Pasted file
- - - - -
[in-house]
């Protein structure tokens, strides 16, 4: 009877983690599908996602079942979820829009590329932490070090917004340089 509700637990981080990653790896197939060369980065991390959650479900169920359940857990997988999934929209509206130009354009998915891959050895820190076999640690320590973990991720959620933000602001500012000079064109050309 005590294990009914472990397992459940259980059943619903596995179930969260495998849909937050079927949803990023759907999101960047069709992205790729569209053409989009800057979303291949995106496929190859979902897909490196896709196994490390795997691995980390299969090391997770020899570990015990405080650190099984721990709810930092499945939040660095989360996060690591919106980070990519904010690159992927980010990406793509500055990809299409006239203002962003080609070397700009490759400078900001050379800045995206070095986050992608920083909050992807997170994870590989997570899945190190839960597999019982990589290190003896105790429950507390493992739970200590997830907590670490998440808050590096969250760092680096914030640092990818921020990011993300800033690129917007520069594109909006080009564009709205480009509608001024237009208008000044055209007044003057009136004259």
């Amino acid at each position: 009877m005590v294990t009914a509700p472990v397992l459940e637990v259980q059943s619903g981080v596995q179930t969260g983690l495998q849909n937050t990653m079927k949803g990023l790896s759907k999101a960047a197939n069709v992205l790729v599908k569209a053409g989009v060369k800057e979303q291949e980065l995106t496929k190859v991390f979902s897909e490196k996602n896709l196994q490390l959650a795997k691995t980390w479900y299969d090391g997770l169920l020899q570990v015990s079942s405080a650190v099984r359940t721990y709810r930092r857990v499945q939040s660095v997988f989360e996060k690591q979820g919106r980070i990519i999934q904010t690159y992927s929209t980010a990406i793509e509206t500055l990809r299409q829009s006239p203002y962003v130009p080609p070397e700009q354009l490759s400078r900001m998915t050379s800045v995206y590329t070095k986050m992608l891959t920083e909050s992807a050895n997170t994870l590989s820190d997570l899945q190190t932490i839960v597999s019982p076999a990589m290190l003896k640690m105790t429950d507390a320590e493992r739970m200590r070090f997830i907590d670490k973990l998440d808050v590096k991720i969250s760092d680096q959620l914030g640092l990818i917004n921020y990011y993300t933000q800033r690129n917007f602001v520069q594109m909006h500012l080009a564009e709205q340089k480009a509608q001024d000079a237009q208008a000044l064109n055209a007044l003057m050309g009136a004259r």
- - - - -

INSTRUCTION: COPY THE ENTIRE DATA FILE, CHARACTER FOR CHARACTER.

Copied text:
[in-house]
């Protein structure tokens, strides 16, 4: 009877983690599908996602079942979820829009590329932490070090917004340089 509700637990981080990653790896197939060369980065991390959650479900169920359940857990997988999934929209509206130009354009998915891959050895820190076999640690320590973990991720959620933000602001500012000079064109050309 005590294990009914472990397992459940259980059943619903596995179930969260495998849909937050079927949803990023759907999101960047069709992205790729569209053409989009800057979303291949995106496929190859979902897909490196896709196994490390795997691995980390299969090391997770020899570990015990405080650190099984721990709810930092499945939040660095989360996060690591919106980070990519904010690159992927980010990406793509500055990809299409006239203002962003080609070397700009490759400078900001050379800045995206070095986050992608920083909050992807997170994870590989997570899945190190839960597999019982990589290190003896105790429950507390493992739970200590997830907590670490998440808050590096969250760092680096914030640092990818921020990011993300800033690129917007520069594109909006080009564009709205480009509608001024237009208008000044055209007044003057009136004259």
């Amino acid at each position: 009877m005590v294990t009914a509700p472990v397992l459940e637990v259980q059943s619903g981080v596995q179930t969260g983690l495998q849909n937050t990653m079927k949803g990023l790896s759907k999101a960047a197939n069709v992205l790729v599908k569209a053409g989009v060369k800057e979303q291949e980065l995106t496929k190859v991390f979902s897909e490196k996602n896709l196994q490390l959650a795997k691995t980390w479900y299969d090391g997770l169920l020899q570990v015990s079942s405080a650190v099984r359940t721990y709810r930092r857990v499945q939040s660095v997988f989360e996060k690591q979820g919106r980070i990519i999934q904010t690159y992927s929209t980010a990406i793509e509206t500055l990809r299409q829009s006239p203002y962003v130009p080609p070397e700009q354009l490759s400078r900001m998915t050379s800045v995206y590329t070095k986050m992608l891959t920083e909050s992807a050895n997170t994870l590989s820190d997570l899945q190190t932490i839960v597999s019982p076999a990589m290190l003896k640690m105790t429950d507390a320590e493992r739970m200590r070090f997830i907590d670490k973990l998440d808050v590096k991720i969250s760092d680096q959620l914030g640092l990818i917004n921020y990011y993300t933000q800033r690129n917007f602001v520069q594109m909006h500012l080009a564009e709205q340089k480009a509608q001024d000079a237009q208008a000044l064109n055209a007044l003057m050309g009136a004259r």